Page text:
When we got to Flatbush, Engine 249 was also heading to the box and we rode side by side down the Ave, lights and sirens blaring. Eddie, who was working the night tour last night, had jumped on the rig to take in the run with us so that meant he had the door position. I still had the control, and, just like the Trade Center, I wanted to be anything but control because that means you are the last one on the line at a working fire. I asked Eddie if he would mind taking control and if I could take the door and he agreed. I felt better.
After the Trade Center my girlfriend got me a cell phone because everyone was so worried about me all day and had no way to get in touch with me. I got the phone out and began making calls. The first call I made was to my roommate, who is also a firefighter, and I woke him up and told him what had happened and that he should probably contact his firehouse. The second was to my girlfriend and then my brother and parents. Now I felt even better that every one was contacted and I hoped that would take away some of the anxiety they would feel. The trip was shorter than I thought it would be and we headed over the Marine Parkway bridge, and it was the first time we got to see the actual site.
Just like on the TV the plume of smoke was there and we started to get a little anxious. We headed down Rockaway Beach Bled and ended up parking around Beach 133 street. As we exited the rig and put our masks on, there were civilians all over the place all with that crazy look on their faces like, "How could this happen in our neighborhood?" We followed the Cap and headed down the block where the plane had landed when we got about half way down the block visibility became very difficult.
I could see other units already operating and that a couple houses were fully involved, but I really couldn't see any parts of the plane because that was further down the block. Our Cap went to find a chief to see where we were needed and told us to stick together. We assisted stretching line for companies that already had orders while staying together. The Cap came back pretty quickly. The first thing he said to us was be careful, all the lines are still live. And then I noticed that all around us there were overhead wires that were down in the street and we passed this information around to everyone near us. Water was everywhere puddles and streams that were created by the units that were already operating.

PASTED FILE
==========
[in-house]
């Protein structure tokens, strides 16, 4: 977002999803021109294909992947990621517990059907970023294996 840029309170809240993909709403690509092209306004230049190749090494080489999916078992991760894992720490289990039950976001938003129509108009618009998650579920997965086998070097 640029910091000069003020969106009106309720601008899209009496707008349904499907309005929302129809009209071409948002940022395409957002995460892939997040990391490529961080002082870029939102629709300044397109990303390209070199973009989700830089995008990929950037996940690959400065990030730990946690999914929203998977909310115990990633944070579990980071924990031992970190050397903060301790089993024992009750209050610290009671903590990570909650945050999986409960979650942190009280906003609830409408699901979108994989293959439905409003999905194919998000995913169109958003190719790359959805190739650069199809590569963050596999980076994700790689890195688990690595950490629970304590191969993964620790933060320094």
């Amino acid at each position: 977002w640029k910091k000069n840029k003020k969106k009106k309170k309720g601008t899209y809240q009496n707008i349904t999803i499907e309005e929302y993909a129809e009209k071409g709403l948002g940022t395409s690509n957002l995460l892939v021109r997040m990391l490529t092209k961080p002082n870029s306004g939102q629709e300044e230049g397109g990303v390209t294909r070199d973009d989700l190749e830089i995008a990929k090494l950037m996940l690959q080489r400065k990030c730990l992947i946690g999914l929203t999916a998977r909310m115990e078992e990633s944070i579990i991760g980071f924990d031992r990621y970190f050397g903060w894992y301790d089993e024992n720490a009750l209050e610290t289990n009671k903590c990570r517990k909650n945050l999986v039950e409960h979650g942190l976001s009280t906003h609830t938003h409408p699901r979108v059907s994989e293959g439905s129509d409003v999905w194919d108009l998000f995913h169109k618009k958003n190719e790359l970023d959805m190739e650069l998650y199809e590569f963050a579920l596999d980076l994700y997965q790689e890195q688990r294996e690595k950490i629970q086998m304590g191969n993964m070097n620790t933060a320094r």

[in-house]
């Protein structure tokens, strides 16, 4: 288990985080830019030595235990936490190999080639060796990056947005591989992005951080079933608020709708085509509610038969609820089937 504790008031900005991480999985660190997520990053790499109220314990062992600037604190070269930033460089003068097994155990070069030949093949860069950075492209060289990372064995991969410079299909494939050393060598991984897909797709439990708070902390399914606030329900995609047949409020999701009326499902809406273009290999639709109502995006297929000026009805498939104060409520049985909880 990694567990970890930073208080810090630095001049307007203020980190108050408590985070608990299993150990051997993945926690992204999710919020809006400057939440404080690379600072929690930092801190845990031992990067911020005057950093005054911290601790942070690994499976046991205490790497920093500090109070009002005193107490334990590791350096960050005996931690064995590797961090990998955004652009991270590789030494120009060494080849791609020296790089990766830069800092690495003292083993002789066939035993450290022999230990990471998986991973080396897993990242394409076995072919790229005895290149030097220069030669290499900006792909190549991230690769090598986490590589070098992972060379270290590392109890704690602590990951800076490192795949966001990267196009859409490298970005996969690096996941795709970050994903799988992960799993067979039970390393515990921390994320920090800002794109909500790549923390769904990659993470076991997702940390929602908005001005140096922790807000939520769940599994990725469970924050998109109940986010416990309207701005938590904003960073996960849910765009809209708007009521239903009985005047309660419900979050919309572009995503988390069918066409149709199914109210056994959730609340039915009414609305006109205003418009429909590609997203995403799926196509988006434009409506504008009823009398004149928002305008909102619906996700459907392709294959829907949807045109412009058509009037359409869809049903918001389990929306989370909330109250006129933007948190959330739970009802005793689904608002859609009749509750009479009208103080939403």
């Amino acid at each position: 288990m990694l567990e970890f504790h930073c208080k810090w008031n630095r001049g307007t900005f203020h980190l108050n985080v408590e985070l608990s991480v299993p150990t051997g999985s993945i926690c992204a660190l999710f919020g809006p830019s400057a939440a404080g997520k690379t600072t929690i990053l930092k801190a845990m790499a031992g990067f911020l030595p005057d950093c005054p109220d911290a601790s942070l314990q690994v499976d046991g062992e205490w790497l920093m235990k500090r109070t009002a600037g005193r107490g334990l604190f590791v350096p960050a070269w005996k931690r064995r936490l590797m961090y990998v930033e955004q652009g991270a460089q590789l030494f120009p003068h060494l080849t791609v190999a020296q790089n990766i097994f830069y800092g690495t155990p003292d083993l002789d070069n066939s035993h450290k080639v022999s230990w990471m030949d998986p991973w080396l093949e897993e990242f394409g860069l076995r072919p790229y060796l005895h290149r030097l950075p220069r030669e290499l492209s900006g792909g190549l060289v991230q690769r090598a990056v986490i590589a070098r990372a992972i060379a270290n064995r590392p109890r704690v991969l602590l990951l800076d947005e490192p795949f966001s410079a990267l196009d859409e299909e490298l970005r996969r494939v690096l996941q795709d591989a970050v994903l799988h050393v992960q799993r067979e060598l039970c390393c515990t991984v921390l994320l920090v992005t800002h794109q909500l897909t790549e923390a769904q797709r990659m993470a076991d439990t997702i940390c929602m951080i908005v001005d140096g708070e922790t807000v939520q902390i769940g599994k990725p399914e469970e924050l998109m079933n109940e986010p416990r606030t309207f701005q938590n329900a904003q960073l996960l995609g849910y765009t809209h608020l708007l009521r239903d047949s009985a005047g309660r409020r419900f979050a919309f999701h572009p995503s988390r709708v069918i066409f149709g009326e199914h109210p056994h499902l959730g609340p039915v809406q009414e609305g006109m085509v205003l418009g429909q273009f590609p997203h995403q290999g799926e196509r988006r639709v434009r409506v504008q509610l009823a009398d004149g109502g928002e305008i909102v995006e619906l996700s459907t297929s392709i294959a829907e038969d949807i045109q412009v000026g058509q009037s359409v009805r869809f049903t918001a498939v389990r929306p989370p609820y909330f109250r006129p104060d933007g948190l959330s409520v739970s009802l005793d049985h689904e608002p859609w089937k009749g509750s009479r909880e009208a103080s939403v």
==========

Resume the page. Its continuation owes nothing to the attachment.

We were obviously on the edge of the crash site because visibility was still fairly OK and I could see that one of the houses that had been hit and that was fully involved had a car in the driveway that had a bumper sticker that said, "All gave some, some gave all," and I prayed real quick that it wasn't a firefighter's house. The Cap said that we were going into the rubble up ahead and that we were going to assist with a 2-inch line and that there were bodies everywhere so watch were you stepped. We began walking in and I tried to watch were I was stepping but that became useless because visibility became almost zero and you couldn't really see where you were going.